Visibility of sun in different altitudes

• trina1990
I misunderstood the question. Let me revise my summary:In summary, the conversation discusses the visibility of the sun at the top of a tower during the spring equinox for a specific latitude. The formula used to calculate the time for the sun to become visible is "root over (2RH)/(2piR *cosø) =time to be obtained/86400". However, there seems to be a discrepancy between the expected amount of "13.94(root over )H * sec ø" and the calculated amount of "4.24 root over H * sec ø". The speaker is seeking help in identifying their error in the calculations.
trina1990
I've to show , " at the spring equinox for a place of latitude ø, the sun will become visible at the top of a tower of height " H " feet, about
" 13.94(root over )H * sec ø "

But as far i made calculations, i got the amount of
"4.24 root over H * sec ø "

I used all the measurements in feet but i could not derive this amount of 13.94 instead of 4.25. .
Plz someone held me to obtain it. .

I used this formula
" root over (2RH)/(2piR *cosø) =time to be obtained/86400 "

trina1990 said:
I've to show , " at the spring equinox for a place of latitude ø, the sun will become visible at the top of a tower of height " H " feet, about
" 13.94(root over )H * sec ø "

But as far i made calculations, i got the amount of
"4.24 root over H * sec ø "
Please explain the problem and the calculations you have made. I don't understand why the sun would not be visible at the base of the tower.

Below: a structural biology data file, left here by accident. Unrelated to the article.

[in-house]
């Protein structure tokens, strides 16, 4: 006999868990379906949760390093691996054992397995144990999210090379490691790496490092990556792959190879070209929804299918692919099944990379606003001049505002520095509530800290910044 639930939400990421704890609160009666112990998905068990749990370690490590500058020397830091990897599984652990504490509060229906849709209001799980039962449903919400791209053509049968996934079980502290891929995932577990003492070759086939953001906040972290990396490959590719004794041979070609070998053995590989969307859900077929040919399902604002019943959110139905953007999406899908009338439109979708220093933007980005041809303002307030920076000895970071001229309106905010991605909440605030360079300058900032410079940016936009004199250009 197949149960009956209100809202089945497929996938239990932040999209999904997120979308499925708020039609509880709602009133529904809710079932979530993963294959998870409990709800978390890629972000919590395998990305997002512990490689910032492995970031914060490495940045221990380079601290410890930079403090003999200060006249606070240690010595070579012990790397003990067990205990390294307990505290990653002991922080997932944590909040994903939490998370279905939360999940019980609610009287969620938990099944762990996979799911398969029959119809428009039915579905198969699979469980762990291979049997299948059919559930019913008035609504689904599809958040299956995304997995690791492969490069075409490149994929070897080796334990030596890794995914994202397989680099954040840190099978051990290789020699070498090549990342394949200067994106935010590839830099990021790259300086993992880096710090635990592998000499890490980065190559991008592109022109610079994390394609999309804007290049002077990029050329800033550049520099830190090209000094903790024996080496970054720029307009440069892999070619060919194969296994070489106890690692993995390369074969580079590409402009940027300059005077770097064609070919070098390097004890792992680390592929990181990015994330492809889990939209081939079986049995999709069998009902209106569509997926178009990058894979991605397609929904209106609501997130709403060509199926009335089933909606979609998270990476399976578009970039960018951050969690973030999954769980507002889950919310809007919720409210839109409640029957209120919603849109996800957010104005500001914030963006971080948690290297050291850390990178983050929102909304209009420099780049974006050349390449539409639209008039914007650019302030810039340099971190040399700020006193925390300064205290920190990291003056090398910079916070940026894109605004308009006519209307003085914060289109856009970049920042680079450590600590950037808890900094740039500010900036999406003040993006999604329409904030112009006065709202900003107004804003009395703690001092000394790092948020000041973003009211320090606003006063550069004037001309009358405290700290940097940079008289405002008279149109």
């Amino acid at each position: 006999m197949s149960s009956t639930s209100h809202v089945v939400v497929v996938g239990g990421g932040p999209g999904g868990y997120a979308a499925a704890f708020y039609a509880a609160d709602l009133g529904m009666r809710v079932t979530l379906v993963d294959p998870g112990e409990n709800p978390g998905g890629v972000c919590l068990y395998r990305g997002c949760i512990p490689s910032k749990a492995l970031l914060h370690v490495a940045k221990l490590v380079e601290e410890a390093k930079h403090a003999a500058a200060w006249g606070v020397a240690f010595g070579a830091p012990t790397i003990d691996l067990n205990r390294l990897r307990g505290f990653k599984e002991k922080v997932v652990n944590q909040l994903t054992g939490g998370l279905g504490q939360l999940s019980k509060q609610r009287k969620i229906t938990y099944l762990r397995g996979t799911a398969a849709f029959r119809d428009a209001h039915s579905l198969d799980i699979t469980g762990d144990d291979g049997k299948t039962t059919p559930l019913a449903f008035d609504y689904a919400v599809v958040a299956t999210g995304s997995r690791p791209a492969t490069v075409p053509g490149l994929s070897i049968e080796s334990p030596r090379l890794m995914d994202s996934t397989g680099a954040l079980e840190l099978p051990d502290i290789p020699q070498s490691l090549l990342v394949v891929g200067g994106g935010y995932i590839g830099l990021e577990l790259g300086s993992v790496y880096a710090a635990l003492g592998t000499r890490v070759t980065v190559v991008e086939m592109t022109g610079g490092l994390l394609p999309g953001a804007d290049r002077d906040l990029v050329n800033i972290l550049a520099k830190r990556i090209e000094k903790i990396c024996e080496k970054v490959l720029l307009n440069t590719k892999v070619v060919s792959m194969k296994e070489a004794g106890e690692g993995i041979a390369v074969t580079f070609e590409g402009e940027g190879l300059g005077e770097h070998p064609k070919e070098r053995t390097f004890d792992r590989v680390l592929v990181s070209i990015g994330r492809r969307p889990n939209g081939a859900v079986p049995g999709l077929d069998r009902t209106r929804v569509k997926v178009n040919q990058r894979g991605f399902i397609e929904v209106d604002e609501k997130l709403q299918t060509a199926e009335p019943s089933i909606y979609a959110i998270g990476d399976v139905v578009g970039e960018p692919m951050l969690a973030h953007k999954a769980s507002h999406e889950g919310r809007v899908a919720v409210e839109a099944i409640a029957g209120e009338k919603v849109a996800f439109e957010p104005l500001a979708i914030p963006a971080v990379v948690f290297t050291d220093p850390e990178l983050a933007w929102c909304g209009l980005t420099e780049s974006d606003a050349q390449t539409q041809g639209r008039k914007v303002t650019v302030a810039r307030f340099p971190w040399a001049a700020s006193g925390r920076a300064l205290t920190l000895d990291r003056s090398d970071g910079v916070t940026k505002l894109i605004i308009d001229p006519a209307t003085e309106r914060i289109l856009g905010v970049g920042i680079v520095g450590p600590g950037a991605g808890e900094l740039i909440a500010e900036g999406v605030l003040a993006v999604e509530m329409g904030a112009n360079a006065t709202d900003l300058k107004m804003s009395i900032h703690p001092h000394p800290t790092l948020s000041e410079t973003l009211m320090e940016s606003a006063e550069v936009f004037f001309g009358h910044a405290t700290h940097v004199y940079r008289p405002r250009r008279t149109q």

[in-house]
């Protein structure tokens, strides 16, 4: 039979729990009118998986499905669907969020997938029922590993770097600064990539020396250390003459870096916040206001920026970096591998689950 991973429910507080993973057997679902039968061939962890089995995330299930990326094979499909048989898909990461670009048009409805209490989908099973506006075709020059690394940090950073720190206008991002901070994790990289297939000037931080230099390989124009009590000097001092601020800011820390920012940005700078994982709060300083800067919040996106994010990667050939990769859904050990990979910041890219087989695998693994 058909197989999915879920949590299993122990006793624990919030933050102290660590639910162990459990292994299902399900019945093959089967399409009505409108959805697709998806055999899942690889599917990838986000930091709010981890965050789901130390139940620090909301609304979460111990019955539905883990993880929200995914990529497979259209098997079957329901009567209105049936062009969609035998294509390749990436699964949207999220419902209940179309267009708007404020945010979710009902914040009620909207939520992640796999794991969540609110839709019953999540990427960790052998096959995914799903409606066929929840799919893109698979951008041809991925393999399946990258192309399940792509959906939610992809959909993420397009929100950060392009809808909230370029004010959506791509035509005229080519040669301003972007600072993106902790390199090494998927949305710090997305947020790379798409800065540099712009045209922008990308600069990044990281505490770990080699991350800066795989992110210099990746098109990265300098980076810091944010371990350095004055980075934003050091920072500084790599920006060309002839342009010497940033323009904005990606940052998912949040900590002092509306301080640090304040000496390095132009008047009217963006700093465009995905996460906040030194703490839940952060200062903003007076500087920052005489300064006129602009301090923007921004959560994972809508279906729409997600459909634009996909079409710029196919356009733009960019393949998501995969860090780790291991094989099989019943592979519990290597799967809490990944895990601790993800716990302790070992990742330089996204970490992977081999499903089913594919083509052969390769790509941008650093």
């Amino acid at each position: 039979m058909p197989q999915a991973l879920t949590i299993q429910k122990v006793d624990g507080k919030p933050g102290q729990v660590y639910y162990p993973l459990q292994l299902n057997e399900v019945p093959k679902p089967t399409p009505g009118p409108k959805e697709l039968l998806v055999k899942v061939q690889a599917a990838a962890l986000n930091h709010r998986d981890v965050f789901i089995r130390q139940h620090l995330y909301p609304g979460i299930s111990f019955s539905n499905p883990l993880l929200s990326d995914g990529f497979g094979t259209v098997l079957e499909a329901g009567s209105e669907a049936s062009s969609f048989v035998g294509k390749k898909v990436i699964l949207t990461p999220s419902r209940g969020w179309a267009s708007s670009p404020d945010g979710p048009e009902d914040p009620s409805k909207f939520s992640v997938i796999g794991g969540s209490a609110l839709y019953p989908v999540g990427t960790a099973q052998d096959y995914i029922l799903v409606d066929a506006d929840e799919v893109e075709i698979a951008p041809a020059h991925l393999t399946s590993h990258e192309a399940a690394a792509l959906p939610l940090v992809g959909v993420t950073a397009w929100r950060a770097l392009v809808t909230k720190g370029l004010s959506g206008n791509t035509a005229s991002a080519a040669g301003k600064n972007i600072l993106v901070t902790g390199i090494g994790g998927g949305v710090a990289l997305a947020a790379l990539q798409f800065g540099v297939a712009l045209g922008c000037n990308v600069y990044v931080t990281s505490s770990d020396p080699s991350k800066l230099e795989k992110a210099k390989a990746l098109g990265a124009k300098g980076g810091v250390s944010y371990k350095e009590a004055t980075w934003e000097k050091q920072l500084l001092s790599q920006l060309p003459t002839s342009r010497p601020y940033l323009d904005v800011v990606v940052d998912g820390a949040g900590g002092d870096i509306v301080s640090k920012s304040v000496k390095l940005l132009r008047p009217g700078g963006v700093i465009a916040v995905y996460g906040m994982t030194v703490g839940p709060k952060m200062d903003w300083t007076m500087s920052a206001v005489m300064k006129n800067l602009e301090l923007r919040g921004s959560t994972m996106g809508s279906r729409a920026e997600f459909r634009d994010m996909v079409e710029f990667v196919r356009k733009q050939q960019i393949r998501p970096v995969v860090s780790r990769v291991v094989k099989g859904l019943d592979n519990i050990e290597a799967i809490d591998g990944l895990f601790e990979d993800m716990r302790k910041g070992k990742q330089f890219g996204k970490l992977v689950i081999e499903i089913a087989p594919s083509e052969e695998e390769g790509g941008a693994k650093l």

AM

1. What is the significance of altitude on the visibility of the sun?

The altitude of the sun is an important factor in determining its visibility because it affects the angle at which the sun's rays reach the Earth's surface. The higher the altitude, the more direct the sun's rays are, making it easier to see the sun in the sky.

2. Why does the sun appear larger at lower altitudes?

This is an optical illusion known as the Ponzo illusion. When the sun is closer to the horizon, there are more objects in the foreground, such as trees or buildings, making the sun appear larger in comparison.

3. Can the sun be seen at all altitudes?

Yes, the sun can be seen at all altitudes. However, there are certain factors such as weather conditions or the presence of clouds that can affect the visibility of the sun at different altitudes.

4. How does the visibility of the sun change at different latitudes?

The visibility of the sun can vary at different latitudes due to the curvature of the Earth. At higher latitudes, such as near the poles, the sun may not rise or set for several months, while at lower latitudes closer to the equator, the sun may be visible for longer periods of time.

5. Is it safe to look at the sun at different altitudes?

No, it is never safe to look directly at the sun, regardless of its altitude. The sun's rays can cause permanent damage to the eyes, even if the sun is partially obscured by clouds or at a lower altitude.